No One Will Notice. I don’t know how many times I’ve read a section, toward the end of an editing session, and thought, “This isn’t great, but no one will notice.” I’m tired of editing, my creativity is ebbing, and so I want to skip the mediocre section. It’s much better to flag it, let it sit awhile, and come back to it when I’m fresh.

Three Tips to Help You Plot Elegantly

Let Your Characters Act Naturally. If you know your characters like you know your relatives, they can help you when the plotting turns clunky. Often when my plot limps along, I realize I’m forcing my characters to act contrary to the way I’ve designed them. If I’m forcing an introverted character to act extroverted, and haven’t given any reason for this change in behavior, I’m in trouble. If a certain behavior is essential to the plot, I need to find the character most suitable for it.

Examine Your Setting. In a previous post, I write about how to “Maximize a Setting”. Are you taking advantage of everything a particular setting has to offer? My main character Rae Riley works as a check-out clerk in a library. One advantage of this setting is that it’s public, so I can have just about any character walk through the doors. It’s also a place where Rae learns to conduct research because she interacts with librarians. This fact gives my nineteen-year-old MC a plausible reason for knowing what a microfim machine is and how to use it to look up old newspaper article.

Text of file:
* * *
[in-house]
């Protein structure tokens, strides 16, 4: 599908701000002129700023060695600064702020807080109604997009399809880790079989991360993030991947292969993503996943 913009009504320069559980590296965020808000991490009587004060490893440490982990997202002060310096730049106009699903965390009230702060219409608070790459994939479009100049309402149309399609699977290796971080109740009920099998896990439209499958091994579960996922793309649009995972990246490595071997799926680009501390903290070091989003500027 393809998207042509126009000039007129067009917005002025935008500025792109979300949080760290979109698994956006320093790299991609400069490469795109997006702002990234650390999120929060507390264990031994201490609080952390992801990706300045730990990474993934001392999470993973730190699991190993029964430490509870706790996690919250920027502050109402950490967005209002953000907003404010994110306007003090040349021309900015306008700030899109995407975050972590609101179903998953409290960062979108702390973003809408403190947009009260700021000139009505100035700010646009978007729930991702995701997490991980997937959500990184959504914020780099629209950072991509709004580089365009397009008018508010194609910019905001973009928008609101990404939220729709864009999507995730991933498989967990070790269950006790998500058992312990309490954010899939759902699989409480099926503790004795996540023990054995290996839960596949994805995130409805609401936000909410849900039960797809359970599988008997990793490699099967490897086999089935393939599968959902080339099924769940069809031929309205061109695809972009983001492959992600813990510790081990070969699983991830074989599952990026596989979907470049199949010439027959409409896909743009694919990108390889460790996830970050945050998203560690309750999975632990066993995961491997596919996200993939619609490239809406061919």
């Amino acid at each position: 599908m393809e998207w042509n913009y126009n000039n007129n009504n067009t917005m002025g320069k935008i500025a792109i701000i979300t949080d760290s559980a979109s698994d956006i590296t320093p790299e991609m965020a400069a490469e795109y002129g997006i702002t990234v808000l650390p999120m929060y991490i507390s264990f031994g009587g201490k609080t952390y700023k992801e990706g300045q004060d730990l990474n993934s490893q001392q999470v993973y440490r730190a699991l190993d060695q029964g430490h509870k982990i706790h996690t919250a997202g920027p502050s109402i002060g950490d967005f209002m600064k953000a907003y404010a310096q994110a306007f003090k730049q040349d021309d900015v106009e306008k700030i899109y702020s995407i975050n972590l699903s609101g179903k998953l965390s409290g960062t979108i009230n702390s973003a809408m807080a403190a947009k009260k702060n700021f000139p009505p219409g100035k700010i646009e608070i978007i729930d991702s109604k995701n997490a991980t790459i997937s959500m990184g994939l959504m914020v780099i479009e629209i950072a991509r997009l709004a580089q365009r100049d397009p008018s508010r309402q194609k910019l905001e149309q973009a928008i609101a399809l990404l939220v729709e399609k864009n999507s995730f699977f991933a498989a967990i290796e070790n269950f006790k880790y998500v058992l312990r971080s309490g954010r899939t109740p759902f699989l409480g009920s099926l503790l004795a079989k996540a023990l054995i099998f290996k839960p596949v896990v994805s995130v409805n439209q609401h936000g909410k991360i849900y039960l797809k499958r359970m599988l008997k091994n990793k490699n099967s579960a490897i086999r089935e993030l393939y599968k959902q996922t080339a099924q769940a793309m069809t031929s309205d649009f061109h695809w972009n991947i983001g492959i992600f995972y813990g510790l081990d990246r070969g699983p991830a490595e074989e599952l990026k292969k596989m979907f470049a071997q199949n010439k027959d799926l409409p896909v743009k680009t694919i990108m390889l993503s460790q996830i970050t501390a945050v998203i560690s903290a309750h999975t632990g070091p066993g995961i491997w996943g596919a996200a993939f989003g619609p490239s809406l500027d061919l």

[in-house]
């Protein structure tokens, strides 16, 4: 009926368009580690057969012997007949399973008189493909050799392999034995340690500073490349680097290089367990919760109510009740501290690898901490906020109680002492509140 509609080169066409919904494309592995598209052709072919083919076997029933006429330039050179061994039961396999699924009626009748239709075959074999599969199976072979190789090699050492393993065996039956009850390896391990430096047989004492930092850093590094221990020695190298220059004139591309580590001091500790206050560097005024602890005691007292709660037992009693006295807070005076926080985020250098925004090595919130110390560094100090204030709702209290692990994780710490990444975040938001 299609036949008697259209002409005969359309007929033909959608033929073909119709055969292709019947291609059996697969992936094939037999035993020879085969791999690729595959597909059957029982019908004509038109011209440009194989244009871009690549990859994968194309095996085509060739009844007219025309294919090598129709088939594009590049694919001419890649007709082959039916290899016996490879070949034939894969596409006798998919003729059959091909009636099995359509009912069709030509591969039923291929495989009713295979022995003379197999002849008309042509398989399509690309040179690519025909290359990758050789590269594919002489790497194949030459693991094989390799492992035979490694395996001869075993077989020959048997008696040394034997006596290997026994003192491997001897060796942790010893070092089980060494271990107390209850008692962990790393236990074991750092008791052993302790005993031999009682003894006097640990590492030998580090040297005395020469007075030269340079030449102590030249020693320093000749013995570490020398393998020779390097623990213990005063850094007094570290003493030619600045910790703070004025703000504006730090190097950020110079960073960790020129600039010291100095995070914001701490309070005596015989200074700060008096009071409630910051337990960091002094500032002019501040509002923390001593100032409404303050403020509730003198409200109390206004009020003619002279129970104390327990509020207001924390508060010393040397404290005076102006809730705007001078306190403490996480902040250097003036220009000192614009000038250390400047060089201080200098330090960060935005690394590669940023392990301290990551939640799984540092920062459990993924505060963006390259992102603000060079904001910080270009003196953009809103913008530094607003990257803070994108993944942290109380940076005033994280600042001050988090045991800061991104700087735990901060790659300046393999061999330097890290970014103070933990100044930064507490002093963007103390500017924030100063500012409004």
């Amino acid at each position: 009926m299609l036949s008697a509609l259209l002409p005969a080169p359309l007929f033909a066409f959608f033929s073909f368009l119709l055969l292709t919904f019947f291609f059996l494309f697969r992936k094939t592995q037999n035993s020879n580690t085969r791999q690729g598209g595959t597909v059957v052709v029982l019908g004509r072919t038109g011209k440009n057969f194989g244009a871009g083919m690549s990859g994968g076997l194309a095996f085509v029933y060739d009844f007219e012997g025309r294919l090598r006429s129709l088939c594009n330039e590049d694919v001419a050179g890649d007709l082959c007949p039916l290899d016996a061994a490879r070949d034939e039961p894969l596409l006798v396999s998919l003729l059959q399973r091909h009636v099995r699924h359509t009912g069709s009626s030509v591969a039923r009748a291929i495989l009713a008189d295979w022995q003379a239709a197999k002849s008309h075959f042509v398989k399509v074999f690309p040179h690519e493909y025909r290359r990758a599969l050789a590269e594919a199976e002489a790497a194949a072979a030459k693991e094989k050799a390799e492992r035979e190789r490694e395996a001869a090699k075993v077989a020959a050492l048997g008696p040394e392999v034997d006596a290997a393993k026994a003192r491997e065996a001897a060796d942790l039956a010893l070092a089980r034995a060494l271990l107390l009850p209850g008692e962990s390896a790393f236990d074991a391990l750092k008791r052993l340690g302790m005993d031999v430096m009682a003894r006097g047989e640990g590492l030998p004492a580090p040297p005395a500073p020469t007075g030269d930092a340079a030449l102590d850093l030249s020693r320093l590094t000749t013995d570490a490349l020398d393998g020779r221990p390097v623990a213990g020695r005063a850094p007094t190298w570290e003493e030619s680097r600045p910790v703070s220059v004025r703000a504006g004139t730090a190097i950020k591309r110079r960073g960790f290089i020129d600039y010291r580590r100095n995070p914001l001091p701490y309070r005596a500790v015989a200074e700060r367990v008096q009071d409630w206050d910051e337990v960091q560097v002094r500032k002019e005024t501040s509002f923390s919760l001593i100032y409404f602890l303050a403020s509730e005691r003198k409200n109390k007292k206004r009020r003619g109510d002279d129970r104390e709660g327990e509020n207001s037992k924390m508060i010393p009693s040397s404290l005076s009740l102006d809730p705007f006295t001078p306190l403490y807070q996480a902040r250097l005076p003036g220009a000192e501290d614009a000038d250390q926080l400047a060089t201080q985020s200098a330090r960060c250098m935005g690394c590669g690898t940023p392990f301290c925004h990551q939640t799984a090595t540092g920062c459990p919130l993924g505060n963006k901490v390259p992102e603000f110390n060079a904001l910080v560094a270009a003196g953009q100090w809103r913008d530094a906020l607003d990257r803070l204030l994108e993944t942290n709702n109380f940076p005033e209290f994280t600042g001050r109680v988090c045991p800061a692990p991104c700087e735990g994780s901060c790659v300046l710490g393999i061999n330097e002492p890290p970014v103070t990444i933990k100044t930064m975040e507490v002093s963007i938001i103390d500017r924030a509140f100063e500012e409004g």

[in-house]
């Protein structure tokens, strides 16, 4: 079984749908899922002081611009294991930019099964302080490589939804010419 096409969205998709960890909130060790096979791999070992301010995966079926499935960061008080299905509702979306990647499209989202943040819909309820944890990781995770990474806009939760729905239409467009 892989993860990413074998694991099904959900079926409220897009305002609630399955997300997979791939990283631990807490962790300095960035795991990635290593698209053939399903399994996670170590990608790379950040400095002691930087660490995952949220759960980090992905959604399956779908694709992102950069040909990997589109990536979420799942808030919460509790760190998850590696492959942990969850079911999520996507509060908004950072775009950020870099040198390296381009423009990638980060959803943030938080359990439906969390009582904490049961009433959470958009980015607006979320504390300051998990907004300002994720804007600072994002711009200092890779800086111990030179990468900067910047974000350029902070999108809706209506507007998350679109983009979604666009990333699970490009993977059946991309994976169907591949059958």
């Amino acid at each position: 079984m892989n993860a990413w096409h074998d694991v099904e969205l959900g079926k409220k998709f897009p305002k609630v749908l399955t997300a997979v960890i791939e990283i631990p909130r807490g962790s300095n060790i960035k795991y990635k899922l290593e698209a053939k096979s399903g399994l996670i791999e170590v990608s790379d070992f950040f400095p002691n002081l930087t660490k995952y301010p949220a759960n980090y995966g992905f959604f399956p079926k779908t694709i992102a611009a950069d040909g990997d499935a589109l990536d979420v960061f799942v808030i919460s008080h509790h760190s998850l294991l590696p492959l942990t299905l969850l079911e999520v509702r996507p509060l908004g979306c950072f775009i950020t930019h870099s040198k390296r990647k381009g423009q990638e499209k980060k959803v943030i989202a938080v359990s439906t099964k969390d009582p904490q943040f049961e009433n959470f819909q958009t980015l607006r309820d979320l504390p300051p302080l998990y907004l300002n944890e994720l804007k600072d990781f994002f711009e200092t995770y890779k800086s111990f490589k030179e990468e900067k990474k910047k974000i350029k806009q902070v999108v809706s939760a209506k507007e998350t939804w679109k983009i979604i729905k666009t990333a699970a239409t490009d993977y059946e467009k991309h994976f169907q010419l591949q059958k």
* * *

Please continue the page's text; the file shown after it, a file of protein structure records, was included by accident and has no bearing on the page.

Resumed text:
What Would the Reader Like? Until I tackled Shadow, I didn’t understand how critical keeping future readers in mind is. In the middle of my novel, Rae has a personal breakthrough. I got all warm and fuzzy writing it. After polishing it, I realized I couldn’t let all these cuddly emotions continue. Readers might overdose on the sweetness or grow bored. I had to let something bad happen. Even mean. I forced myself to give my main character a major setback. That setback led to more clues and hugely helped the plotting of the mystery.

Writers, what do you do when your plot starts to sputter and clank? Readers, what’s one of your favorite plot?

Plotting Elegantly

My husband, a nuclear engineer, once mentioned to me that mathematicians try to create elegant formulas. A longer, clunkier one might get the job done, but a simpler, elegant formula is the goal. I realized that should be the goal of writers too–plotting elegantly.

The Bourne Identity

The best way I know to explain plotting elegantly is to use the storyline of the 2002 movie The Bourne Identity. By the way, it’s a terrific international thriller, so if you haven’t seen it, don’t read on.